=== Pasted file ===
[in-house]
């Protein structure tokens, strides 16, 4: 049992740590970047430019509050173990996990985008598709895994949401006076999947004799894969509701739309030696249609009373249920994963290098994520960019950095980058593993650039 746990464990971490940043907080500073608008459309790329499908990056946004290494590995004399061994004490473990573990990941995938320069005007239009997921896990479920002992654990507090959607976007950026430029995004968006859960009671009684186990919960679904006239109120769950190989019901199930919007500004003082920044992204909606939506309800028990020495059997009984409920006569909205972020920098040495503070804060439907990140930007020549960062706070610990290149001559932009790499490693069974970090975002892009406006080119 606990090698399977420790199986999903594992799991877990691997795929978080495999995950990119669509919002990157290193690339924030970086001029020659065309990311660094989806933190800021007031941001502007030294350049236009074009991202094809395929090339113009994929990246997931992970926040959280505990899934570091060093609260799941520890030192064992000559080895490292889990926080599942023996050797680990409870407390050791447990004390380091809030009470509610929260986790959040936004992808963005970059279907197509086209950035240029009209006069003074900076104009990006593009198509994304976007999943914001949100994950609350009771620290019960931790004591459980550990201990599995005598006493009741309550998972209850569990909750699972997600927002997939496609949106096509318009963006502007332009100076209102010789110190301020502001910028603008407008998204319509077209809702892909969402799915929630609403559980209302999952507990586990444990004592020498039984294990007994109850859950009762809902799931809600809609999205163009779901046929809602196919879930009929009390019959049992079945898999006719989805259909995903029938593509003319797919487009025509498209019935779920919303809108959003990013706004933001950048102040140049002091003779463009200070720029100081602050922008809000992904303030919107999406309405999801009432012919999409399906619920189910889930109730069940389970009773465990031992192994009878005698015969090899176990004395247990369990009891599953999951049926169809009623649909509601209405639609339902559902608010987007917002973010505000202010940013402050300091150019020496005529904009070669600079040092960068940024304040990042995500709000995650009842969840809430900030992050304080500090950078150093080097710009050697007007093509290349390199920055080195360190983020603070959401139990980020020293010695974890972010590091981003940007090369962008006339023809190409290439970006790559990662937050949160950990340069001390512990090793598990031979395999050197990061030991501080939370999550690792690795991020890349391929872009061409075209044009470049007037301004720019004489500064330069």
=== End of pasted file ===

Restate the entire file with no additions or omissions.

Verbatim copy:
[in-house]
């Protein structure tokens, strides 16, 4: 049992740590970047430019509050173990996990985008598709895994949401006076999947004799894969509701739309030696249609009373249920994963290098994520960019950095980058593993650039 746990464990971490940043907080500073608008459309790329499908990056946004290494590995004399061994004490473990573990990941995938320069005007239009997921896990479920002992654990507090959607976007950026430029995004968006859960009671009684186990919960679904006239109120769950190989019901199930919007500004003082920044992204909606939506309800028990020495059997009984409920006569909205972020920098040495503070804060439907990140930007020549960062706070610990290149001559932009790499490693069974970090975002892009406006080119 606990090698399977420790199986999903594992799991877990691997795929978080495999995950990119669509919002990157290193690339924030970086001029020659065309990311660094989806933190800021007031941001502007030294350049236009074009991202094809395929090339113009994929990246997931992970926040959280505990899934570091060093609260799941520890030192064992000559080895490292889990926080599942023996050797680990409870407390050791447990004390380091809030009470509610929260986790959040936004992808963005970059279907197509086209950035240029009209006069003074900076104009990006593009198509994304976007999943914001949100994950609350009771620290019960931790004591459980550990201990599995005598006493009741309550998972209850569990909750699972997600927002997939496609949106096509318009963006502007332009100076209102010789110190301020502001910028603008407008998204319509077209809702892909969402799915929630609403559980209302999952507990586990444990004592020498039984294990007994109850859950009762809902799931809600809609999205163009779901046929809602196919879930009929009390019959049992079945898999006719989805259909995903029938593509003319797919487009025509498209019935779920919303809108959003990013706004933001950048102040140049002091003779463009200070720029100081602050922008809000992904303030919107999406309405999801009432012919999409399906619920189910889930109730069940389970009773465990031992192994009878005698015969090899176990004395247990369990009891599953999951049926169809009623649909509601209405639609339902559902608010987007917002973010505000202010940013402050300091150019020496005529904009070669600079040092960068940024304040990042995500709000995650009842969840809430900030992050304080500090950078150093080097710009050697007007093509290349390199920055080195360190983020603070959401139990980020020293010695974890972010590091981003940007090369962008006339023809190409290439970006790559990662937050949160950990340069001390512990090793598990031979395999050197990061030991501080939370999550690792690795991020890349391929872009061409075209044009470049007037301004720019004489500064330069």